It's not a typical documentary profile. There's a bit of archival footage and some reminiscing, but most of the film takes place closer to the present, during the nearly three years filmmaker Jacob Hatley shadowed Levon (for a time, living in his Woodstock barn). It covers what might be called the beginning of Levon's comeback, following his recovery from throat cancer (though it seems to be recurring in the film), when "Dirt Farmer," his first album in 25 years, was recorded and the "Midnight Ramble" concerts at his Woodstock farm were in full swing. But most of all, as Hatley said when I interviewed him yesterday, "it's a hangout movie." Levon swapping stories with Billy Bob Thornton. Levon and frequent collaborator Larry Campbell humming and strumming, trying to puzzle out how to complete a long-lost unfinished Hank Williams song. Levon and his daughter Amy casually serenading Amy's new baby with "In the Pines."
It's a collection of small moments that feel honest. You see some of the bitterness Levon felt about how The Band fell apart and how its legacy has been handled. Mostly, though, it's a portrait of a warm, gregarious man with a gift for telling stories and singing songs. It's filmed almost entirely in Woodstock, but Levon's Turkey Scratch roots always show.
Below is a condensed version of my interview with Hatley.
"Ain't in It for My Health" screens at 8:30 p.m. on Thursday at The Rep.
What was your initial pitch to Levon? You were with him making a music video, right?
Yeah. It was a pretty easy pitch. It didn’t really come by in a form of a “let’s sit down and let me run something by you.” I was up there, and we had a camera and we’d just break it out between takes of the music video. We did a 20-minute short film/music video thing. The idea was to do a series of vignettes that featured Levon as a personality as an actor and intercut those with him performing a couple of the songs music video style. It’s called “Only Halfway Home.”
When we were filming the stuff between takes, it was so much more fun than filming the music video. A lot of it was Levon hanging out with a couple of sweet corn farmers who live down the road from him, sitting around talking politics. Him hanging out in a seedy motel, playing music and telling stories. We had so much fun during that part, and Levon, I think, more than anyone else had a blast. Levon is an actor. He’s a performer. It felt good to have cameras around and for him to be back in front of it. He was enjoying it as much as we were.
You lived in Woodstock for several years while making the film. When you ran out of money, you lived in Levon’s barn for a while?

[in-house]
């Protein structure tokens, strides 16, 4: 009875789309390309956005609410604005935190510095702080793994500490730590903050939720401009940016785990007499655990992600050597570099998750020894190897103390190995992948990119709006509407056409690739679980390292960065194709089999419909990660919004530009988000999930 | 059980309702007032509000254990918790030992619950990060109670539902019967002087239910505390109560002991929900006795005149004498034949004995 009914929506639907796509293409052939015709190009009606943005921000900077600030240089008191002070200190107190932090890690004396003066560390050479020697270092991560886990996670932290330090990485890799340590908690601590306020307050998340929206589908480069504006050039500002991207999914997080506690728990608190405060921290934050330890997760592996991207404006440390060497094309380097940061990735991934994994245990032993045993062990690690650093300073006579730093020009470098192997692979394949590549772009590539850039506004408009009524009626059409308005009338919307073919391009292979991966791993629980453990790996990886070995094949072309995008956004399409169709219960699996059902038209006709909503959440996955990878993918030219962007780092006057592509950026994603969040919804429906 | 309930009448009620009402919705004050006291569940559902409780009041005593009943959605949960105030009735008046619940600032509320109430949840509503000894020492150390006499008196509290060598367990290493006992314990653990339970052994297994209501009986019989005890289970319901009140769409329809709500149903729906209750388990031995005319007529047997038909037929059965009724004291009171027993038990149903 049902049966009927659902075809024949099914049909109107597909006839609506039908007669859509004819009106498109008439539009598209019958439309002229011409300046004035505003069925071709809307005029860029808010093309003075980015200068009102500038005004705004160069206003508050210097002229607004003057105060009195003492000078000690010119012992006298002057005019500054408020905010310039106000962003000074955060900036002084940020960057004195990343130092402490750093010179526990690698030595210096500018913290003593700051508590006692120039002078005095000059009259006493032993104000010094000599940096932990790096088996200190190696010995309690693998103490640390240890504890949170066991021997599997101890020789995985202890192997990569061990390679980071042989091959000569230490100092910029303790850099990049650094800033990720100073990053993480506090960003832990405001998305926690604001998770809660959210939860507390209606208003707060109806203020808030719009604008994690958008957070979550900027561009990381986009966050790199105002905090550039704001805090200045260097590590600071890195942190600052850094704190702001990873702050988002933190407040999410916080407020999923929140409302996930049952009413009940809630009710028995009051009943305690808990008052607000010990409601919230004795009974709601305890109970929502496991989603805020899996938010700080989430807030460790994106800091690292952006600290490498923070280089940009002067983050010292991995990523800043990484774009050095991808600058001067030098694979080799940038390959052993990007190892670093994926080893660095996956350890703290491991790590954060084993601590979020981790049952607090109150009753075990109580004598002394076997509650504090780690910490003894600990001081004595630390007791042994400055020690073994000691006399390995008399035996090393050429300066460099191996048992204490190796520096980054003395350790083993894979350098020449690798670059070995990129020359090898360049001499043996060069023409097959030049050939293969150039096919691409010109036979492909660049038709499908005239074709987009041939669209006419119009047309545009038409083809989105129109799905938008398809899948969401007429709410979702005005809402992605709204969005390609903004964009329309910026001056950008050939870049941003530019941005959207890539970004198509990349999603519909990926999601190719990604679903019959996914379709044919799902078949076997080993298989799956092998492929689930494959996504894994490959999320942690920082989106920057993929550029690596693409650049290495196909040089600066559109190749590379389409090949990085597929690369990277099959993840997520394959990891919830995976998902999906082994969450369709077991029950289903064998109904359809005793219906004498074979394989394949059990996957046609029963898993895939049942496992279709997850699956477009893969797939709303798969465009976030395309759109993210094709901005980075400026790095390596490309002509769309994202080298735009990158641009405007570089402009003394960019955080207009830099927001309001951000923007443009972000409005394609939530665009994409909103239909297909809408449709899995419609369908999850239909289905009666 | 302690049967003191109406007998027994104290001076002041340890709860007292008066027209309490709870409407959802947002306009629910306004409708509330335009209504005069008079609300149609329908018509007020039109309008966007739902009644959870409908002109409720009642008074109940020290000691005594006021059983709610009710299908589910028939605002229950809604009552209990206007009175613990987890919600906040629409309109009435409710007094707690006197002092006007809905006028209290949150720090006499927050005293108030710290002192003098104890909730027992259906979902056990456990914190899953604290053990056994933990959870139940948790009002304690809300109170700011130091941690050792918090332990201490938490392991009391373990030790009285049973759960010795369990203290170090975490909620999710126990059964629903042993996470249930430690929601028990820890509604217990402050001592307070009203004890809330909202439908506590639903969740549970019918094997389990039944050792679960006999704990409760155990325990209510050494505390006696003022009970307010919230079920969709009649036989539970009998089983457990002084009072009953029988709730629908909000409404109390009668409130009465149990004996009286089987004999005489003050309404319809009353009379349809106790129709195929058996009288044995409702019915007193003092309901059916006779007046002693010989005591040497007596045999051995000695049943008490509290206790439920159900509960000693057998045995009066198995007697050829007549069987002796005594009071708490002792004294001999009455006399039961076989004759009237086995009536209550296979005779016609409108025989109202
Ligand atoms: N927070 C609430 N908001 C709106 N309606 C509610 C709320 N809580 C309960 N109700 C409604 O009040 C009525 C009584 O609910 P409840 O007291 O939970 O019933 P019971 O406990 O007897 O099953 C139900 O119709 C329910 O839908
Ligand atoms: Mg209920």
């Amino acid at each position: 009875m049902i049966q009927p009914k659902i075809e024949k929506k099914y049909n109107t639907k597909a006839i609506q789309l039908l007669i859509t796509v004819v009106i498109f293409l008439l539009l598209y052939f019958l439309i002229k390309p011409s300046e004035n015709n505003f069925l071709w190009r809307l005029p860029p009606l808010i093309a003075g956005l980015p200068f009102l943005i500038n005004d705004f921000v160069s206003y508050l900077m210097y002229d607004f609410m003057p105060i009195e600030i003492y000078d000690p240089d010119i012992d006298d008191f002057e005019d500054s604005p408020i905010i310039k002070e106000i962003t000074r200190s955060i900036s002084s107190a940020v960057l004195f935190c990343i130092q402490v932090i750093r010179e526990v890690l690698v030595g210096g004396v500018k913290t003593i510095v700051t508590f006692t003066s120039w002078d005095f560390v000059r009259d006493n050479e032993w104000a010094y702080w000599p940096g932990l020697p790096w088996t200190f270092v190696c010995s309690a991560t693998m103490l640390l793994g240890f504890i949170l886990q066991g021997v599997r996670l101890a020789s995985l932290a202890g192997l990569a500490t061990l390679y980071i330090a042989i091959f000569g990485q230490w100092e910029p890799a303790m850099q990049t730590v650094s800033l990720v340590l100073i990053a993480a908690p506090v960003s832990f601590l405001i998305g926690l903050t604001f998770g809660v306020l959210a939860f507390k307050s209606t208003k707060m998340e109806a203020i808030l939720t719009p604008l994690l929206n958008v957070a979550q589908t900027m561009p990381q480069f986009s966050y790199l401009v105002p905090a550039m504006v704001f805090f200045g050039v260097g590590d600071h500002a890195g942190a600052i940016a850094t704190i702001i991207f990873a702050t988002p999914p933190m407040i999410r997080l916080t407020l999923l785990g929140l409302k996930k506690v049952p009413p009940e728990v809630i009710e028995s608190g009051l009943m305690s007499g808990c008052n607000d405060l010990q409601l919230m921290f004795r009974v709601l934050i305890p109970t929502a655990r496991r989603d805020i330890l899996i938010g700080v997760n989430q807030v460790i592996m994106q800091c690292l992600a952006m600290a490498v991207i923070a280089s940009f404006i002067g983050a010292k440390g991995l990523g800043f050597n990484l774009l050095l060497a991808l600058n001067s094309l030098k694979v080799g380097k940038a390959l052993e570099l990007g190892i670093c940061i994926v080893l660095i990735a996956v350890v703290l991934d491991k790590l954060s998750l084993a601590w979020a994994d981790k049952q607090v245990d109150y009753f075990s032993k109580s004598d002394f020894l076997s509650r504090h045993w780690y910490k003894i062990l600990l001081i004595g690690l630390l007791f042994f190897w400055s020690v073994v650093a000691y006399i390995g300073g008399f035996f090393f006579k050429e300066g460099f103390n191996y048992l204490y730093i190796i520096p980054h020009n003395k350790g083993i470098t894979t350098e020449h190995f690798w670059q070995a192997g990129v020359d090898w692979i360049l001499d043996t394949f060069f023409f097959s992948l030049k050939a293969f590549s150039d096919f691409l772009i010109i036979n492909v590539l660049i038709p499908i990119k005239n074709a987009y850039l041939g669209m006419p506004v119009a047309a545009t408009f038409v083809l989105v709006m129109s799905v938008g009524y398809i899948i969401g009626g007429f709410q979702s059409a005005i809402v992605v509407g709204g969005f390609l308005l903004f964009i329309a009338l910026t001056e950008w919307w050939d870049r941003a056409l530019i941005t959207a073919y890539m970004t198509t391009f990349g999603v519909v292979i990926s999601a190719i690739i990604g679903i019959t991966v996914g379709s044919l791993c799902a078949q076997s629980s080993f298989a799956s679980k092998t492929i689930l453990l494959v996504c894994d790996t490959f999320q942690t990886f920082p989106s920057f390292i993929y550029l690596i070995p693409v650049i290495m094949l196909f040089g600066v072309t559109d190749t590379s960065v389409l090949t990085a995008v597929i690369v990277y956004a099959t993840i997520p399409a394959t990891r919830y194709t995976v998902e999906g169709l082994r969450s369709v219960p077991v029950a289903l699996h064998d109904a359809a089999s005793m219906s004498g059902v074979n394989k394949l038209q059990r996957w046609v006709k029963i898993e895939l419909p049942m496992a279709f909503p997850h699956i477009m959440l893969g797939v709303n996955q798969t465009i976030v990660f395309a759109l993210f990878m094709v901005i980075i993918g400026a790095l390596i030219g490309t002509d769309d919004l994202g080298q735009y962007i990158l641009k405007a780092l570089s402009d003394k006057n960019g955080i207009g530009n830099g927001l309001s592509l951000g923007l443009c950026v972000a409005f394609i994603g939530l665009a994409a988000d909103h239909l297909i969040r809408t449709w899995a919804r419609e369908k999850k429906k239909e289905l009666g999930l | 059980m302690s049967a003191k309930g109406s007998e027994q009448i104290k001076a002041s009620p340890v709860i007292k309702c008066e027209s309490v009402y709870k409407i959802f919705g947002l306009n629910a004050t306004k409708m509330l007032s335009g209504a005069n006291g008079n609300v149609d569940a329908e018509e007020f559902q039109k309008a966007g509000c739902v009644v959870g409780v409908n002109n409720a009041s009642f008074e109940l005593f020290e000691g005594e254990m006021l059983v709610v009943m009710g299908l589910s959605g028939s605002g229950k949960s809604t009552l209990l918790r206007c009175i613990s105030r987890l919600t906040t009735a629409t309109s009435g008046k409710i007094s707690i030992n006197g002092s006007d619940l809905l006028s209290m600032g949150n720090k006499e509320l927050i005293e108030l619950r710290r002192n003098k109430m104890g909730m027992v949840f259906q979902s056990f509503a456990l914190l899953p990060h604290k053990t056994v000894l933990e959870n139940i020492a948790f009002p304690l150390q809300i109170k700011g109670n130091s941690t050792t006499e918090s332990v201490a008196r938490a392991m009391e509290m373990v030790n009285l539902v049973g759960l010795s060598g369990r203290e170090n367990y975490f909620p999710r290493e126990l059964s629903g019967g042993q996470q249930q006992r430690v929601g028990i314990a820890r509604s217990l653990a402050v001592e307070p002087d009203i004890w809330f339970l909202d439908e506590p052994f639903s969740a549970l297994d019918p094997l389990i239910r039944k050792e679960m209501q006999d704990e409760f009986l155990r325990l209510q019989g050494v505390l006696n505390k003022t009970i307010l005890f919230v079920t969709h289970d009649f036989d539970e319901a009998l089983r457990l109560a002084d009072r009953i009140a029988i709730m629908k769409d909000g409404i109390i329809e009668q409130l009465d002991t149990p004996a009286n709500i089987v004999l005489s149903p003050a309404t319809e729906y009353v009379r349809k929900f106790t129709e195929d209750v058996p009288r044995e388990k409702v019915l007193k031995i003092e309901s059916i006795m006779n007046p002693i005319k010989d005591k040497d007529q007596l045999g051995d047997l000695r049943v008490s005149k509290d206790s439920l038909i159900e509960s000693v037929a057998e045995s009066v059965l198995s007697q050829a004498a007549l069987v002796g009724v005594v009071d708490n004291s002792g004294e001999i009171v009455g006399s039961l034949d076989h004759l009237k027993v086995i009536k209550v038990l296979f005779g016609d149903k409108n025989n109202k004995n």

That’s right, but when you say “barn,” people think we were really roughing it. But if you’ve seen his barn, it was pretty good living.
At some point you must’ve become less of a filmmaker and more of a dude who was hanging out.
Even I started questioning whether I was a filmmaker. There’d be weeks go by and we would shoot anything. We wouldn’t see him. Or nothing was happening. Or it wasn’t clicking. There were periods where he didn’t feel up for being in front of a camera.
Whenever that would happen before, I’d leave and go to Los Angeles for a while, and then something would happen that I’d hear about and kick myself. So I finally decided to dig my heels in, and we were going to be there until we get it. If you’re living up there in that barn for three weeks and you’re ostensibly making a movie, but you haven’t shot anything, you start to wonder what you’re doing with yourself.
I’d think he would start to wonder what you were doing there.
Levon loved, loved having people over. He built that place so it could be a gathering place. For musicians and people to hang out after work. There were always people hanging out over there. I don’t think Levon would’ve minded if we filmed for six months and we were just hanging out.
Scenes where Levon talks about sensitive topics — the end of The Band, the exploitation of the legacy of the group, sickness — it feels very organic, like you just happened to be there when he was talking about those things. Did you ask direct, interview-style questions?
All the time. A lot of it is in the film, but we cut around it where it doesn’t look like a question has been asked. Whenever I could chime in to steer—you can’t sit down and do a formal interview and ask direct questions. Because it became stilted. I wasn’t interested in that, and he wasn’t interested in it either. You have to be the filmmaker and at the same time just be a part of the conversation and chime in at the right time to steer the conversation. But a lot of it was us not saying anything, just disappearing into the walls.